There isn’t much you can do with the shoot-‘em-up genre these days that hasn’t already been done. You usually have a character, sometimes someone in a spaceship, and other times a person who is magically able to fly and shoot projectiles. You often find yourself moving from one end of the screen to the other, shooting down enemies as they show up and doing your best to survive. Now imagine this classic concept in reverse, with you flying backwards in time instead of moving forwards. Add a musical spin on it and you have Retro/Grade, a game that is actually less of a side-scrolling shooter and more of a rhythm game.
The concept is simple: after saving the galaxy, our hero, Rick Rocket, has triggered some kind temporal anomaly that sends him flying backwards through time. He is forced to go through his entire adventure in reverse. In order to prevent the space-time continuum from being disrupted, you are tasked with positing the ship and essentially “catching” your shots as they fly backwards in time while avoiding enemy fire. You score points based on how well you time the button presses and avoid the enemy’s projectiles, with a goal to make it through ten levels of musically-charged “reverse shooting.”
And this is where it becomes a rhythm game, as you find yourself catching your projectiles and avoiding the enemy’s to a beat. With fantastic visuals and a real catchy, toe-tapping soundtrack, it’s hard not to fall in love with Retro/Grade’s presentation. One small problem I found with the visuals is how easy the backgrounds can distract from the main action and how some of the projectiles tend to blend together, especially during the harder difficulty settings. If you play enough it can be easy to adjust to, but it takes some getting used to.
And although most people will use a traditional controller, which works fine, the game also supports the PS3’s guitar controller peripheral, which turns each stage into even more of a rhythm game than before. No matter your preference, you will find that Retro/Grade’s tutorial, practice mode and six difficulty settings make the experience very welcoming to newcomers.
Depending on your chosen difficulty, you will have to deal with anywhere from two to five lanes of projectiles you will need to either catch or avoid. Like a traditional rhythm game, the speed and number of projectiles you need to deal with will also increase based on your chosen difficulty. This gives you plenty of opportunities to replay levels to both better your score and to move to higher difficulties. On top of that, there are different types of projectiles you have to worry about, including missiles that require quick button taps to catch, as well as longer lasers that require you to hold down the button and shift to different lanes. Each level introduces new obstacles until they all culminate into the challenging, final stages.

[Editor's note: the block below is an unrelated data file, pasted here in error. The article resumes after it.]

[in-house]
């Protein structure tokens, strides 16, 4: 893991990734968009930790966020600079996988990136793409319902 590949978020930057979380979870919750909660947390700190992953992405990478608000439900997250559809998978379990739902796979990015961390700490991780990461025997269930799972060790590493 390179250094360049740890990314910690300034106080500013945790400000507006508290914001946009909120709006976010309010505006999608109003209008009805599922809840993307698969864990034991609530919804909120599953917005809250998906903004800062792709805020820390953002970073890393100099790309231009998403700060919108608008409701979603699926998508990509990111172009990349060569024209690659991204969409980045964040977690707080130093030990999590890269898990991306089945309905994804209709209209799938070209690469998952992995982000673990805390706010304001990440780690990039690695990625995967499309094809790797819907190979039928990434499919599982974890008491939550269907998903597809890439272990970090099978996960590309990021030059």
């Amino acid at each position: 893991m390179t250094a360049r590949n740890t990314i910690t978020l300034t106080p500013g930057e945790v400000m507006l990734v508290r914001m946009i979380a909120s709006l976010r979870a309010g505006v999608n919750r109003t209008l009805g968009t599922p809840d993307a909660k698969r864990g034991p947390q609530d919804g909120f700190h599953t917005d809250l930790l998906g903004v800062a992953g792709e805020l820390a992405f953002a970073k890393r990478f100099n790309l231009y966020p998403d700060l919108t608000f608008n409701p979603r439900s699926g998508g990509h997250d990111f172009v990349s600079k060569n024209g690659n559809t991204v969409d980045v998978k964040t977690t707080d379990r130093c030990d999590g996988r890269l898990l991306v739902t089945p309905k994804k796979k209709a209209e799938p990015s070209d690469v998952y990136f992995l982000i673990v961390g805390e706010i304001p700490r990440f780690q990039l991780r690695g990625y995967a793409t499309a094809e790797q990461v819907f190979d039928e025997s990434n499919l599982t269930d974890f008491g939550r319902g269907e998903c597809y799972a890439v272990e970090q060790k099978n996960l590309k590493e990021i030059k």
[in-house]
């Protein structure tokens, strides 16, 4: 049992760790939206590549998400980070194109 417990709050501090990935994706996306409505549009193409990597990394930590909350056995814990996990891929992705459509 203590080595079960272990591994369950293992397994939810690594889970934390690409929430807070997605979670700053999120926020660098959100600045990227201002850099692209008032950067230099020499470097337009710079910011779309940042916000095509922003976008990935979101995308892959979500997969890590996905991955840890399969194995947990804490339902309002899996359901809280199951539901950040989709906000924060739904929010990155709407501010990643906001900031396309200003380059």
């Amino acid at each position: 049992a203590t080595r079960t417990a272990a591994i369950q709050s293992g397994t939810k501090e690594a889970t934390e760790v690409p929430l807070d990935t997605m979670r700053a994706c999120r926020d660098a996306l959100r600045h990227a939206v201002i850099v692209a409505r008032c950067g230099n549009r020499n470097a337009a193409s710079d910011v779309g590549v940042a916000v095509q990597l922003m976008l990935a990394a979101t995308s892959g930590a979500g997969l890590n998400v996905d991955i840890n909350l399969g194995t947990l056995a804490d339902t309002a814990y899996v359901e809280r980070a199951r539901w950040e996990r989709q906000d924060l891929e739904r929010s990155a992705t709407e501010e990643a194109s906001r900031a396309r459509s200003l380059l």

The most helpful mechanic is the “Retro/Rocket” ability, which allows you to use your fuel gauge in order to reverse time. If you make a mistake (or several) and have available fuel, you can reverse time and try a section again. Fuel is limited, but there are power-ups that refill your fuel on top of adding score multipliers and other bonuses to help you through each level. It’s a mechanic that is absolutely key to clearing some of the harder difficulties, and it gives players a better chance of getting through levels with as few mistakes as possible.
Outside of the main campaign, there’s also a meaty challenge mode. It lays out a map of different challenges, and each challenge has you replay specific levels with different goals. Some challenges make you play through a level to earn certain multipliers, while others will mirror the stage or increase the speed. As you make your way through this mode, the difficulty of the challenges will increase, and depending on how well you score in certain challenges you can find alternate paths that will allow you to skip ahead on the galaxy map. The challenge mode’s twists on each level are well-crafted, and offer a lot of extra variety on top of what you get from the ten basic campaign stages.
Thanks to the different difficulties and the challenge mode, Retro/Grade presents the player with plenty to keep them busy. And with a basic formula that is addictive and doesn’t get old quickly, you will find yourself coming back to it often. Whether you are a fan of shoot-‘em-ups, rhythm games or just want something a little different, Retro/Grade is a worthy purchase.
Pros: Excellent presentation, simple yet addictive gameplay, challenge levels add exciting twists on basic formula
Cons: Projectiles blend together easily and backgrounds can distract on higher difficulties